We’ve all been there, where mowing the lawn feels like a Sisyphean and never-ending task. But it doesn’t have to be, because Mower Source has compiled a list of how to make the job a whole lot easier.
Synchronize Your Schedule with the Rain
Wet grass is one of the biggest culprits to a mowing job made much worse than it has to be. That’s because when water droplets get on grass blades, they weigh it down and prevent each blade from standing up straight. And for a lawn mower’s blades to work, they need to shave off the blades at an angle, as opposed to just bending them down towards the ground.
The fix to this is really easy: don’t mow right after it’s rained, after you’ve watered the lawn, or first thing in the morning/last thing in the day. If you want to be really safe, wait 24 hours after a rainfall to ensure your grass is totally free from water.
Watch Out for the Sun
Just like mowing after it’s rained makes the job harder than it has to be, sun has a similar effect. But in this case, it’s not so much what it does for the grass as what it does for you. Mowing when it’s blistering hot tires you out and puts you at risk of dehydration. And when you’re not in peak condition, even the simplest tasks can make you feel like you’re fighting an uphill battle.
In this case, pick your times accordingly. Avoid mowing when there’s a serious heat wave going on, as your grass won’t suddenly become too tall to mow in that time period. If it’s regular weather, then aim to hit the lawn either a few hours after sunrise or a few hours before sunset — basically, you just want to avoid 11am to 4pm.
Keep Your Lawn Mower Blades Sharp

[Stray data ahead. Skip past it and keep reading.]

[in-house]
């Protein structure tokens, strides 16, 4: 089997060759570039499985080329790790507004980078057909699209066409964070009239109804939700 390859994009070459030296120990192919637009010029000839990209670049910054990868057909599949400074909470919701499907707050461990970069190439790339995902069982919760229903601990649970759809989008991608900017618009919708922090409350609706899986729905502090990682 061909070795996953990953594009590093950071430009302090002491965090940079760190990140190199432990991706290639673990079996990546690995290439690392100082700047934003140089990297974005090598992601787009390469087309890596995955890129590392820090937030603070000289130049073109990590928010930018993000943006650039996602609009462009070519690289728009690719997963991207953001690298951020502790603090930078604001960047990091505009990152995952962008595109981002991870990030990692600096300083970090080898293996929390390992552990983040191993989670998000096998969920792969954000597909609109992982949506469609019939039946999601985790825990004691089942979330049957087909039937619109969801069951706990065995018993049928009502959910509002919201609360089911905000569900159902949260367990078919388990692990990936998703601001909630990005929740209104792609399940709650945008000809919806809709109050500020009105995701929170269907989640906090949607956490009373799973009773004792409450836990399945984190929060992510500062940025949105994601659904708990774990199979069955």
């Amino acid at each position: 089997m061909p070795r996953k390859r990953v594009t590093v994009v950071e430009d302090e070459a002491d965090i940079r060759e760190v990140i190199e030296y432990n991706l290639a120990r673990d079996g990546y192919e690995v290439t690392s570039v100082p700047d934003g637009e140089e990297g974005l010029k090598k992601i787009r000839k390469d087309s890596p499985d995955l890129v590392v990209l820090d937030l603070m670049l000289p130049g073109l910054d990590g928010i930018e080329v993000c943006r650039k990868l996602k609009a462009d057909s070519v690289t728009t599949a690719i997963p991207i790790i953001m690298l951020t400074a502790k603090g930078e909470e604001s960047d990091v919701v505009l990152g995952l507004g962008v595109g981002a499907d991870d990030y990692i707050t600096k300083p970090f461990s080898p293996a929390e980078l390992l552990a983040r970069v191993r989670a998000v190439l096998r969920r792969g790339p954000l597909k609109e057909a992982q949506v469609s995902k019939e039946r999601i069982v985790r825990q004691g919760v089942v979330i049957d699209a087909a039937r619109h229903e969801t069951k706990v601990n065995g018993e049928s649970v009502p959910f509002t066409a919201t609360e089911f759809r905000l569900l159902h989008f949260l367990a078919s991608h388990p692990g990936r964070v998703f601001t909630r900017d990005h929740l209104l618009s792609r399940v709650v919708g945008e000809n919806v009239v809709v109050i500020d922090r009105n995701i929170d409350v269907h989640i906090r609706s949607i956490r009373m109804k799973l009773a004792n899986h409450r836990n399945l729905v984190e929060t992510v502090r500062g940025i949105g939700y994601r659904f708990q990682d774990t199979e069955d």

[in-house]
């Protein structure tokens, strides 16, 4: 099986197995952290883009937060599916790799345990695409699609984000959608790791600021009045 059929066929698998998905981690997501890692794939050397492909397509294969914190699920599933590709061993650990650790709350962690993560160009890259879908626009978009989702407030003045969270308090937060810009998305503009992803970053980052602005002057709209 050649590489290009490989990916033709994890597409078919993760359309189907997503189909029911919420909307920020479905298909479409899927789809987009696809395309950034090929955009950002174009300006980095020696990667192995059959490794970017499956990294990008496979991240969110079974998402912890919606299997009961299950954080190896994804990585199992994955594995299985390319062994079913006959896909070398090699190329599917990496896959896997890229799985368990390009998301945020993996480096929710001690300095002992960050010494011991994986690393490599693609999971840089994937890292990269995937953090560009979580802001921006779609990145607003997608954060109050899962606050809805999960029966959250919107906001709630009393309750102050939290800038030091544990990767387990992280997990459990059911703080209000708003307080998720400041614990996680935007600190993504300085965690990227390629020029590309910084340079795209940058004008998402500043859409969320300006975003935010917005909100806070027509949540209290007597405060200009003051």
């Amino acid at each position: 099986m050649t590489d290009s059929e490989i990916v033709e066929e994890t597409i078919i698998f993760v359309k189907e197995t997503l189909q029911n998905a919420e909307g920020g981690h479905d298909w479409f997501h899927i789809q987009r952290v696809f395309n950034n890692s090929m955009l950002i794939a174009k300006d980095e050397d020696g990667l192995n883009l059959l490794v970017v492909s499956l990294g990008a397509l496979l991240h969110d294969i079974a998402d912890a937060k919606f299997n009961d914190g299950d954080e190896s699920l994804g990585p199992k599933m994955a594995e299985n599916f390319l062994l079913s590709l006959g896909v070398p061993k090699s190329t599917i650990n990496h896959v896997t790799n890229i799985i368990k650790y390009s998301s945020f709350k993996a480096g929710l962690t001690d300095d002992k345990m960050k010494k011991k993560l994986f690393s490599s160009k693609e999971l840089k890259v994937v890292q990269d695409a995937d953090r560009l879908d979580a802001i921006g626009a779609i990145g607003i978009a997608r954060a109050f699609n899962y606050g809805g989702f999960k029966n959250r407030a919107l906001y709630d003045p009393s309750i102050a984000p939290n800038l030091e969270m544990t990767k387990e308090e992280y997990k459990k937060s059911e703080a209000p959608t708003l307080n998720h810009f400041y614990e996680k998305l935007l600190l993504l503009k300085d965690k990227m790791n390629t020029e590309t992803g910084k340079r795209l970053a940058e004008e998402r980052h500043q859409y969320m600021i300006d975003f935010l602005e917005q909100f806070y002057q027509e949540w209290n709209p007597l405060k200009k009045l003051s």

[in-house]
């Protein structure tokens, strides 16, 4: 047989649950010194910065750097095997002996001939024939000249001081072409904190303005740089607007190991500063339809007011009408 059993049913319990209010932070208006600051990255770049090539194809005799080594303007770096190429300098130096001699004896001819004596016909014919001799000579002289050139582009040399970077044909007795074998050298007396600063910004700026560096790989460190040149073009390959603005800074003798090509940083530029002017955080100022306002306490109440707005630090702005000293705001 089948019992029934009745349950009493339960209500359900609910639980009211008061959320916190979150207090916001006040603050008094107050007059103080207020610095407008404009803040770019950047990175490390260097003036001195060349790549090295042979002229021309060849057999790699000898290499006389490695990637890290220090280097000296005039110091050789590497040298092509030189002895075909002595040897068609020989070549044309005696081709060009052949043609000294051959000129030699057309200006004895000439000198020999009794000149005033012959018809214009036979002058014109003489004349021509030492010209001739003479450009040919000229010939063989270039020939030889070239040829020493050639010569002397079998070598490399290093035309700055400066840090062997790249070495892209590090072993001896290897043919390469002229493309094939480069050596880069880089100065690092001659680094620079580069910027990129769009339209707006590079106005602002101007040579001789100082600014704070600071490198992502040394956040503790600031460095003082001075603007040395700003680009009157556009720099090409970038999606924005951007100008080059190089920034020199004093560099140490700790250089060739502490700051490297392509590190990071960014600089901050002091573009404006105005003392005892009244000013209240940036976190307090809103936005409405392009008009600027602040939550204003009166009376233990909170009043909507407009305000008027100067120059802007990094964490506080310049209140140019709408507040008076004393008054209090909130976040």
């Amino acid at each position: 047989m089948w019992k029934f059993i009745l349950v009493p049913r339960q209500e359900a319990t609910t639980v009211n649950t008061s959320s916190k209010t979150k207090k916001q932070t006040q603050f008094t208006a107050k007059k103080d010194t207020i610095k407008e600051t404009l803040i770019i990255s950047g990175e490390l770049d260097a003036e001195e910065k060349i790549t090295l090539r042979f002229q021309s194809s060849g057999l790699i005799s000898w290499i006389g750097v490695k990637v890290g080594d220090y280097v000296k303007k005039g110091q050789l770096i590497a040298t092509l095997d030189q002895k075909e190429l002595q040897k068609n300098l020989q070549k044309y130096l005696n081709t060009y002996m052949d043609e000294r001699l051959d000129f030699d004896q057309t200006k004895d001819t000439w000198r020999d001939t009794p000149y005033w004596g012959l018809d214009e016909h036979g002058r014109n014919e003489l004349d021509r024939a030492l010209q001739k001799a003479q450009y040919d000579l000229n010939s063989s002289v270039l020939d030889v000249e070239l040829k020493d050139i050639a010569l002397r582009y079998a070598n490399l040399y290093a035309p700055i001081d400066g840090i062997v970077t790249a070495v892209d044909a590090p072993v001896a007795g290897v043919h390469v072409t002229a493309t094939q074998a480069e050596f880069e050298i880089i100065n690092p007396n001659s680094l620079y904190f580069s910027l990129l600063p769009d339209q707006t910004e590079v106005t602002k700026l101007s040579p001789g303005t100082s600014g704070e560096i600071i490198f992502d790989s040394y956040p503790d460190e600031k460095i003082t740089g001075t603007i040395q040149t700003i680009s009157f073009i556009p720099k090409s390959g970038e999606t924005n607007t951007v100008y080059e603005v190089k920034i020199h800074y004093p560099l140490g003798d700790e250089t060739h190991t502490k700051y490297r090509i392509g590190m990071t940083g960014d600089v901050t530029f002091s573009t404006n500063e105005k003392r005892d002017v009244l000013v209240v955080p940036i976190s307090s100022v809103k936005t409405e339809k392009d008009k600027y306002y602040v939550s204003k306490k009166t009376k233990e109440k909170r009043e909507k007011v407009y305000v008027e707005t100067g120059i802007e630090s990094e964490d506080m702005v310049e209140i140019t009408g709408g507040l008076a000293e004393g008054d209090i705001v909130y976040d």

If you’ve ever tried to shave with a dull razor, then you know how painful — and what a lousy result — it can be. Because the blades don’t have a perfectly straight, sharpened edge, the little metal fibers on the blade sort of hack at the grass blades instead of chopping them straight off, and your lawn will look kind of shaggy instead of neatly mown.
Mowing generally just needs to happen about once a week, so you don’t have to worry too much about keeping your blades sharp. At minimum, you should be taking the blades in once a year, but we recommend at least twice (or a couple times more if you mow more frequently).
Use the Right Mower for the Size of Your Lawn
Matching machine to yard is super important for how easy (or hard) the lawn mowing job can be. For example, using a zero-turn mower on a postage stamp-sized yard, or one where you’ve got plenty of random plants or statues and incredibly tight turns, is going to make your life impossibly difficult. Likewise, using an electric walk-behind on a huge manor property is going to take forever and be more of a physical job than it needs to be.
The answer is simple: take a look at our previous posts on zero-turn mowers and walk-behind mowers to see how yard space matches up to the kind of machine you should be getting, and then look at our catalogue for the right one for you.